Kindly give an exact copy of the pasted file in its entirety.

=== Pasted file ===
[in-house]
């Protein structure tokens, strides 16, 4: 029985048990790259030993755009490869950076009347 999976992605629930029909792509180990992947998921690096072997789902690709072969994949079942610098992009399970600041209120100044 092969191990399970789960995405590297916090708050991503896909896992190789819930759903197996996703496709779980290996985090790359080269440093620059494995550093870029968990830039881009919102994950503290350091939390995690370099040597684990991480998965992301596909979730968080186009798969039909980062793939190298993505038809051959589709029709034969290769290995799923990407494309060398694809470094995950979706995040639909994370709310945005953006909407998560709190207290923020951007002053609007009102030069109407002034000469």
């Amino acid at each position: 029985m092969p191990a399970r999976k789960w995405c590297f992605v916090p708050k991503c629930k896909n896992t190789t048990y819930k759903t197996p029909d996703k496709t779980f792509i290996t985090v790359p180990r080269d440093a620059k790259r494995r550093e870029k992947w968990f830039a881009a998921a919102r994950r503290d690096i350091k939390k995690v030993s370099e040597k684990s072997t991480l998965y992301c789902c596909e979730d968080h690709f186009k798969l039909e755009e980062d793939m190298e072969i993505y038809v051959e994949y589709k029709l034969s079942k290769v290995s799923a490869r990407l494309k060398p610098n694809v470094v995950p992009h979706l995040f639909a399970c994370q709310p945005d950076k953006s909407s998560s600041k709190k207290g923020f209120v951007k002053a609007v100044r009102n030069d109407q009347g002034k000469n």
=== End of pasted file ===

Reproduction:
[in-house]
């Protein structure tokens, strides 16, 4: 029985048990790259030993755009490869950076009347 999976992605629930029909792509180990992947998921690096072997789902690709072969994949079942610098992009399970600041209120100044 092969191990399970789960995405590297916090708050991503896909896992190789819930759903197996996703496709779980290996985090790359080269440093620059494995550093870029968990830039881009919102994950503290350091939390995690370099040597684990991480998965992301596909979730968080186009798969039909980062793939190298993505038809051959589709029709034969290769290995799923990407494309060398694809470094995950979706995040639909994370709310945005953006909407998560709190207290923020951007002053609007009102030069109407002034000469």
């Amino acid at each position: 029985m092969p191990a399970r999976k789960w995405c590297f992605v916090p708050k991503c629930k896909n896992t190789t048990y819930k759903t197996p029909d996703k496709t779980f792509i290996t985090v790359p180990r080269d440093a620059k790259r494995r550093e870029k992947w968990f830039a881009a998921a919102r994950r503290d690096i350091k939390k995690v030993s370099e040597k684990s072997t991480l998965y992301c789902c596909e979730d968080h690709f186009k798969l039909e755009e980062d793939m190298e072969i993505y038809v051959e994949y589709k029709l034969s079942k290769v290995s799923a490869r990407l494309k060398p610098n694809v470094v995950p992009h979706l995040f639909a399970c994370q709310p945005d950076k953006s909407s998560s600041k709190k207290g923020f209120v951007k002053a609007v100044r009102n030069d109407q009347g002034k000469n």